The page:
Car jamming remains a common crime in South Africa, and your insurance company will most likely not pay out if you are a victim. Car jammers prevent your car from locking by using a household remote to override your car’s remote, as they both operate on the same frequency.
People are often distracted when they walk away from their vehicles, so they are unaware that their cars have not locked and their valuables are unprotected. Even items stowed in the boot aren’t safe, because most can be opened from the inside of the car. According to Johan van Greuning, Head of Standard Insurance Limited, authorities and the public have known about car jamming for a few years now – but the problem is increasing. “It has become such a common occurrence that some shopping centers have installed car jamming detection technology, but even with these measures in place people still get caught,” said van Greuning. He said it is estimated that 40 cases of car jamming and theft happen in Sandton each week.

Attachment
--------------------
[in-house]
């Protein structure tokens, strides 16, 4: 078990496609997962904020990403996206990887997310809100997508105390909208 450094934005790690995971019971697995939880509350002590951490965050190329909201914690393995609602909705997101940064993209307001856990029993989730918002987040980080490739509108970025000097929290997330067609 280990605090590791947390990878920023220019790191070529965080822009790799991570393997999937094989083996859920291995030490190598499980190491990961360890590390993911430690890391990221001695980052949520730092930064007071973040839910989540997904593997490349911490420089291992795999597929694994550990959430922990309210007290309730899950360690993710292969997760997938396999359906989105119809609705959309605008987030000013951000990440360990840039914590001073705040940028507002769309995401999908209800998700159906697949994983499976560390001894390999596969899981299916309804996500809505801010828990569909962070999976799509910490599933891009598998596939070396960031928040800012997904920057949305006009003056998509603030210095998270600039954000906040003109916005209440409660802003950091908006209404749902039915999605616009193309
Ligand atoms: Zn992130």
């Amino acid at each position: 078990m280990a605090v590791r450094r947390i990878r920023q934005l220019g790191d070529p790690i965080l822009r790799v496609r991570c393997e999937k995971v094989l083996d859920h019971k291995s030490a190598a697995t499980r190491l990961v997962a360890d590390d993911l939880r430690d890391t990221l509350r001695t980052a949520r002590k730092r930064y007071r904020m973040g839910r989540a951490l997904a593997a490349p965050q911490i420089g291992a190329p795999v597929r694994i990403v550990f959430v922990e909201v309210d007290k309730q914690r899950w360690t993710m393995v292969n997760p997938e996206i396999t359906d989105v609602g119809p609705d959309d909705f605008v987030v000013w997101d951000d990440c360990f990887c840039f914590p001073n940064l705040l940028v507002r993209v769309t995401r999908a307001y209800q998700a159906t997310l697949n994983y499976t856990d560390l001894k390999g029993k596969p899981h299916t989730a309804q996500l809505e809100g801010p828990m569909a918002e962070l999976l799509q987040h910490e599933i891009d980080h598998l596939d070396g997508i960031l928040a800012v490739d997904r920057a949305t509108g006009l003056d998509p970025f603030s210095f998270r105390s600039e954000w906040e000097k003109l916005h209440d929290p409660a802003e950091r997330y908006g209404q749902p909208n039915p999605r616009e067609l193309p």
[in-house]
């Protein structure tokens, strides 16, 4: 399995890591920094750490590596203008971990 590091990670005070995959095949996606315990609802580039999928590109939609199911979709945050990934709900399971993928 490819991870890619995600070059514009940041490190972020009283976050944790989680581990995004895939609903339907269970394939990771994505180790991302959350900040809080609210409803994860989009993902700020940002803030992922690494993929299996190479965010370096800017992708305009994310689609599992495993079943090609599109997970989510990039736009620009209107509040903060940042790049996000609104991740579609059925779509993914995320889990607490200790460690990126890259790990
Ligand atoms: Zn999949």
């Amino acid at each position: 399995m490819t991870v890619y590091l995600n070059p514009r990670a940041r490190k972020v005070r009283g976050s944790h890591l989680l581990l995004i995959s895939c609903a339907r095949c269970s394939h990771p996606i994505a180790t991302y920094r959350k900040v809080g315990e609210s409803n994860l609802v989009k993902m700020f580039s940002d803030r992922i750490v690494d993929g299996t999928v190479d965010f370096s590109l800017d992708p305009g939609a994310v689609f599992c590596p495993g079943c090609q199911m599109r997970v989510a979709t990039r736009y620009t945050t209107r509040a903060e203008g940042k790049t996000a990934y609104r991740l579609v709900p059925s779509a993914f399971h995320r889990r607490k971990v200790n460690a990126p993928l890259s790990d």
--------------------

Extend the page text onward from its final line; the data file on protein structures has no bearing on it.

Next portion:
You are most likely not insured against car jamming
While there has been debate about whether insurers should cover the losses, the Ombudsman for Short-Term Insurance has ruled that policyholders are responsible for losses suffered – as the onus is on them to ensure their cars are locked when they park. Many insurance company policies specify that they will cover certain stolen items if they are locked in the boot and the car is forcibly broken into. However, if the individual is a victim of car jamming, they are not covered by the majority of the insurers.
Car jamming safety tips